July 16 (Bloomberg) -- Citigroup Inc., the third-biggest U.S. bank, reported second-quarter profit that beat analysts’ estimates on revenue from advising on mergers and underwriting stocks and bonds.
Net income declined 12 percent to $2.95 billion, or 95 cents a share, from $3.34 billion, or $1.09, a year earlier, the New York-based bank said today in a statement. Excluding accounting adjustments and a loss from the sale of a stake in a Turkish bank, earnings were $1 a share, compared with the average estimate of 89 cents in a Bloomberg survey of 18 analysts.
Revenue from advising clients on mergers and acquisitions helped Chief Executive Officer Vikram Pandit, 55, manage declines in trading stocks and bonds amid fallout from the European sovereign-debt crisis. Citigroup’s 21 percent drop in investment-banking revenue was smaller than the 35 percent decline JPMorgan Chase & Co., the biggest U.S. bank, reported last week. Citigroup’s stock slid 25 percent during the period, the worst performance among the biggest U.S. lenders, as regulators struggled to contain the crisis in Europe.
“While Citigroup’s shares are again trading in line with broader euro zone developments, the company’s underlying fundamentals continue to evidence improvement,” Jason Goldberg, an analyst at Barclays Plc, wrote in a July 9 note to clients. The bank has “moved toward a more customer-driven model and run down its legacy problem assets, which should ultimately reduce its risk and free up capital.”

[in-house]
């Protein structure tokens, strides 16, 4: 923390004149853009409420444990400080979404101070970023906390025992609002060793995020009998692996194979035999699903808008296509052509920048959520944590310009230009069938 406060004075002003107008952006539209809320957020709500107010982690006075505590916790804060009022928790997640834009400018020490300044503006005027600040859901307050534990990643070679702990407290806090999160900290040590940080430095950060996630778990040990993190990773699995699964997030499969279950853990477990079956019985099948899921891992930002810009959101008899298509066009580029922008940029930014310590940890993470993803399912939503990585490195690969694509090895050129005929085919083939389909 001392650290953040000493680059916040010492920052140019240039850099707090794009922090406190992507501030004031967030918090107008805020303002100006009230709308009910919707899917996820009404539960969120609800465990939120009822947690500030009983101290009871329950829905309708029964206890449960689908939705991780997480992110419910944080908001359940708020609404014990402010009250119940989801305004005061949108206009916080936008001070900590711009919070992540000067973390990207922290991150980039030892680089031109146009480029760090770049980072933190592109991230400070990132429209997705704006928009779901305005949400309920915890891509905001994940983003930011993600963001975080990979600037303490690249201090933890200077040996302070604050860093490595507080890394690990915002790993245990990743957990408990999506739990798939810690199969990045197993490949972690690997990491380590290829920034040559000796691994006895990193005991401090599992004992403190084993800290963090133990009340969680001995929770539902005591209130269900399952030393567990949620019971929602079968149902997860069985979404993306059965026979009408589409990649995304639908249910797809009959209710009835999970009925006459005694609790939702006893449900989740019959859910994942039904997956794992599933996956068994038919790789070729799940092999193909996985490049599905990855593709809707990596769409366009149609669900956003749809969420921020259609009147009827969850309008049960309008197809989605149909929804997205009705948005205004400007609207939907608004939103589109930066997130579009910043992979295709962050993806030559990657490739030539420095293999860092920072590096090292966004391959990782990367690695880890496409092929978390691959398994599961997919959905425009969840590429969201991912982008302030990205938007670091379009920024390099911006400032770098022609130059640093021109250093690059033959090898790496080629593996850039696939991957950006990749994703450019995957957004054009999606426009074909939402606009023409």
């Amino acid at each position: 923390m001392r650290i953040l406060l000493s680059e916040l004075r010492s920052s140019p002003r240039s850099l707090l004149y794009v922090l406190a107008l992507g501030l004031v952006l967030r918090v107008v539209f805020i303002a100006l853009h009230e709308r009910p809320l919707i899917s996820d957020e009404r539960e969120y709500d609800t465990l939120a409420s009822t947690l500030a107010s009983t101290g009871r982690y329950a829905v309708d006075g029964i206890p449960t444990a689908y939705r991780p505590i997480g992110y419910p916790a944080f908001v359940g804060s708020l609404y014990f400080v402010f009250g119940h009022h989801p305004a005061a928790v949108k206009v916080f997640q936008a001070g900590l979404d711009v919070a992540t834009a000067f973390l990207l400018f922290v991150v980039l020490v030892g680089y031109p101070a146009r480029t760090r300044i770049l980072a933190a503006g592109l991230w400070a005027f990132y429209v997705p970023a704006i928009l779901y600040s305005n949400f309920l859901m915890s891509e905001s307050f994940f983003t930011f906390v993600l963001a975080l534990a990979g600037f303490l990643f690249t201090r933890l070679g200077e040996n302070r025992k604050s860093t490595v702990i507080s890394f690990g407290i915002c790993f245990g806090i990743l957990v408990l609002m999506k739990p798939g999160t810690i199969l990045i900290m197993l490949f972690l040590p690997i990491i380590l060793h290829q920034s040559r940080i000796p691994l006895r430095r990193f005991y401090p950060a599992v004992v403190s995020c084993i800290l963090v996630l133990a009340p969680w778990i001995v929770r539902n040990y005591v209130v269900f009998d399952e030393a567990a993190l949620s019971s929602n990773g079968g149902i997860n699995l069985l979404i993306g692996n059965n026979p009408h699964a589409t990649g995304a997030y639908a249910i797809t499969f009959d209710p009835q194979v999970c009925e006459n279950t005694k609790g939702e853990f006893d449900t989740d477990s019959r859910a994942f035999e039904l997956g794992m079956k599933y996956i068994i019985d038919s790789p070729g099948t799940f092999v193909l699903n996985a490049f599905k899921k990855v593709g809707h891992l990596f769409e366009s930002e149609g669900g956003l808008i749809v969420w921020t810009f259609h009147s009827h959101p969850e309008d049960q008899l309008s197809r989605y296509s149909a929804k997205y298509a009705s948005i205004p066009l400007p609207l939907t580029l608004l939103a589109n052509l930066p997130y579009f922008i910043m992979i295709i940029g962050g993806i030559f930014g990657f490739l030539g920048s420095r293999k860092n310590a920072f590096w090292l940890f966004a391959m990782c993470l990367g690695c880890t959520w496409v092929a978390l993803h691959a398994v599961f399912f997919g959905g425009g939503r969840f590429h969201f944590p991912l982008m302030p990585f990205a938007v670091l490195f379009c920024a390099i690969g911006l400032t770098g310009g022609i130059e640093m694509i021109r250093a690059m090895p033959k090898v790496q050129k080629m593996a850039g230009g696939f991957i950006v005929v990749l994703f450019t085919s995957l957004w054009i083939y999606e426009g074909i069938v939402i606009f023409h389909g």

Revenue excluding the accounting adjustments and the sale of Akbank TAS in Turkey, was $18.8 billion, 7 percent lower than a year earlier, while expenses dropped 6 percent to $12.1 billion.
Citigroup rose to $27.16 in New York trading at 8:11 a.m. from $26.65 on July 13. The stock is up 1.3 percent this year through last week.
Revenue from advising clients on mergers and acquisitions rose 2 percent to $201 million from the same period last year. Richard Staite, a London-based analyst with Atlantic Equities LLP, had estimated $130 million. Fees from managing bond sales fell 21 percent to $486 million, a smaller drop than predicted by David Trone, an analyst at JMP Securities LLC., who estimated $331 million. Equity-underwriting fees tumbled 39 percent to $167 million.